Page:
The Industrial Strategy published today says that “apprenticeships are a vital UK-wide vehicle for employer investment in their workforce, enabling employers to develop the skills and behaviours that they need, as well as offering opportunities for those already in work and those entering it for the first time”.

Degree apprenticeships were introduced in 2015 and were only 0.2 per cent of total apprenticeship starts in the academic year 2015-16. It may be early days to evidence the impact of degree apprenticeships but many of the benefits are already becoming clear.

The opportunity to study for a degree, for free, whilst also earning a wage, is clearly something to shout about and there are a whole host of additional benefits that go alongside that. However, the apprentices themselves are not the only ones who can reap rewards from this new educational pathway.

HEFCE is funding 27 projects run by universities, who, working with employers, will each receive a share of £4.9 million from phase two of the Degree Apprenticeship Development Fund (DADF).

What are the benefits to businesses?

  • Skilled employees

The 2016 CBI/Pearson Skills Survey found that 77% of employers are expecting to need more staff with a higher level of skills. Degree apprenticeships provide employers with access to a broader talent pool as well as means of upskilling existing staff members.

  • Stronger relationships with universities and colleges

A recent report from Universities UK (UUK) – ‘Degree Apprenticeships Realising Opportunities’ – offers an analysis of the survey responses from higher education institutions on degree apprenticeships. It found that the number one benefit of degree apprenticeships cited by universities was ‘increased business engagement and closer links with employers’. This collaboration is mutually advantageous with employers also benefitting from enhanced knowledge exchange. Furthermore, employers can make the most of a university’s existing relationships with further education colleges, and grow their networks even further.

  • Value for money

Funding for apprenticeships is now generated through the apprenticeship levy, which was introduced in May 2017. The levy is a 0.5 per cent tax on the wage bill of employers whose salary costs are £3 million or more each year. It is estimated to generate approximately £3 billion a year, which can be used by both levy and non-levy paying organisations to deliver apprenticeships. Engaging with degree apprenticeships allows larger employers to maximise their return on their levy investment, and opens up opportunities for smaller employers to also operate in the apprenticeship arena.

  • Corporate social responsibility

Degree apprenticeships offer a real opportunity to enhance social mobility. They have the potential to break down barriers and increase access to higher education for disadvantaged students, whilst also contributing to local growth and development. Beyond just being ‘a good thing to do’, having a robust corporate social responsibility strategy not only provides an increased competitive advantage for businesses but is often now a necessity. Degree apprenticeships offer a prime opportunity to strengthen a business’s commitment to this agenda.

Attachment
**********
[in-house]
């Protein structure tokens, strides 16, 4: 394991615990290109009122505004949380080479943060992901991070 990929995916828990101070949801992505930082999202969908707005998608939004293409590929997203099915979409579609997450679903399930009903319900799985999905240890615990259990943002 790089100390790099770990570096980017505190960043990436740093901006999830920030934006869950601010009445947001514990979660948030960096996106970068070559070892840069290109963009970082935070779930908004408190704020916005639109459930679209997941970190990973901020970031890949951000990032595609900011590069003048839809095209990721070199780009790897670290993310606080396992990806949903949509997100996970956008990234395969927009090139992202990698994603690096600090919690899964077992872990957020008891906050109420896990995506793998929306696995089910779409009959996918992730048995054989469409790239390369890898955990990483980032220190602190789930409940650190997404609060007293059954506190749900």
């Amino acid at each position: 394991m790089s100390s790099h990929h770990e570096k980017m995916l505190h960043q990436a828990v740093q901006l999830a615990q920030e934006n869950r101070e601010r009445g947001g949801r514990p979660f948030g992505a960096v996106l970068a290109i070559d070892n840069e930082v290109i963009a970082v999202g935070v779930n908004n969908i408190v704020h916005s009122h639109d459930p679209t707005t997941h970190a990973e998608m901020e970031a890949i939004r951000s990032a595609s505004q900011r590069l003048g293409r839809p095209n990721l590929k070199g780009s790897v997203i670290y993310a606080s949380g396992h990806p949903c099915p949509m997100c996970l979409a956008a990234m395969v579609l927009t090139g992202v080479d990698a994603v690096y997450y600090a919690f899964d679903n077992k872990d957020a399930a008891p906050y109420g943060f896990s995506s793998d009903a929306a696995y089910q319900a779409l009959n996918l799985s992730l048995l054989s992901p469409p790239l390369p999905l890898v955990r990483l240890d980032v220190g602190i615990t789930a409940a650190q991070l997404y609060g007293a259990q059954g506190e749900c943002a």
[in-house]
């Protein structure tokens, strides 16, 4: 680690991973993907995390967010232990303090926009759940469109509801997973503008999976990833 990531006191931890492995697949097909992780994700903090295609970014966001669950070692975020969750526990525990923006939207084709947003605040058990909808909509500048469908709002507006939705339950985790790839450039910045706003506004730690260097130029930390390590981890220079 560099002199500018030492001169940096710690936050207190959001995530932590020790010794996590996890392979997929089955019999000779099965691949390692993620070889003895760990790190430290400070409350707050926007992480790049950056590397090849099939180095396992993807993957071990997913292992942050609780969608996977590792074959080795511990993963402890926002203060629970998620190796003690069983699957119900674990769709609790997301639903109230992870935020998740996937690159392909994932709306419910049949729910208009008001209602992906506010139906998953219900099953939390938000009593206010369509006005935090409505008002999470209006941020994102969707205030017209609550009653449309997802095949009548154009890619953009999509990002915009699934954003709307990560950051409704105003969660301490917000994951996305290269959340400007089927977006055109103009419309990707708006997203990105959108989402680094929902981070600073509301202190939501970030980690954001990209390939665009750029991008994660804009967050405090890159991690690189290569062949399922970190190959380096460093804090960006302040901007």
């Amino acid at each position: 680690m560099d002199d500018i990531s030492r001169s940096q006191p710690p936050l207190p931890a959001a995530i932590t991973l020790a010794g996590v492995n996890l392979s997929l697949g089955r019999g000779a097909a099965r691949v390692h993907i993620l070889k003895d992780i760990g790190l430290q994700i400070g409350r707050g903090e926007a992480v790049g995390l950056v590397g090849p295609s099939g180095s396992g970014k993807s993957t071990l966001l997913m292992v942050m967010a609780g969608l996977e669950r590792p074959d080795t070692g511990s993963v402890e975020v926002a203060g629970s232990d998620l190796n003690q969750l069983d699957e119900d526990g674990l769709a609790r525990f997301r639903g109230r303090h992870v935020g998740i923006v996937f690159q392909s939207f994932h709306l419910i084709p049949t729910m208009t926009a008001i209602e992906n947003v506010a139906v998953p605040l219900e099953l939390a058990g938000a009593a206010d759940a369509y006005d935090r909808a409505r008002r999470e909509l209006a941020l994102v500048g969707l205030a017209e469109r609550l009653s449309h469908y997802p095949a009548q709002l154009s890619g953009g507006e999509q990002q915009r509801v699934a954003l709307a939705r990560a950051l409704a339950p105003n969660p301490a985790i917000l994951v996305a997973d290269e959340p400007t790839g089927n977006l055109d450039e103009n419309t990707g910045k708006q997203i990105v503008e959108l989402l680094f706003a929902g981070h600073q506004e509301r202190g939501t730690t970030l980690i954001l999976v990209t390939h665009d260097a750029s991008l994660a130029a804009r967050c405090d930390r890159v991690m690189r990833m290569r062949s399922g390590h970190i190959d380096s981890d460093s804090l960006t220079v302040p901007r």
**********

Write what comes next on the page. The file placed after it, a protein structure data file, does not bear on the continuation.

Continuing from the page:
What are employers saying?

Sheffield Hallam University has adopted an institution-wide approach to meeting regional skills needs and employer demand. Alongside developing and delivering a variety of degree apprenticeships, the university is supporting employers within the Sheffield City Region (SCR) to develop their knowledge in this area. It has partnered with Nestlé to deliver a degree apprenticeship in Chartered Management, who welcomed the opportunity to create flexible entry points and increase the variety of career development opportunities for young people.

Download the UVAC case study on Sheffield Hallam

Anglia Ruskin University has developed an innovative three year work-based BA (Hons) Management and Leadership degree apprenticeship, delivered by the Lord Ashcroft International Business School in collaboration with Barclays. Barclays report that improved access to academic resources is helping them to develop future leaders across the organisation.

Download the UVAC case study on Anglia Ruskin

At a recent Institute of Student Employers round table one employer reported they are using their own technology in delivery of degree apprenticeship provision. This is equally beneficial to the provider who can seep this knowledge into their undergraduate programme.

What does the future hold?

By their very nature each degree apprenticeship is specific to its accompanying vocation. Every degree apprenticeship must be delivered to a standard that is developed by an employer group known as a ‘trailblazer’. Essentially – degree apprenticeships are designed by employers for employers.

There are currently only 30 approved degree apprenticeship standards but each resulting degree apprenticeship will deliver nuanced benefits within that area of industry. With various new standards in development, and a target from government to increase the number of people starting apprenticeships to 3 million by 2020, we can anticipate many more benefits to emerge in the future.

Degree apprenticeships are on the up but employers still have the chance to get ahead of the curve in this innovative and rapidly developing area.

Read more about degree apprenticeships and find useful support and resources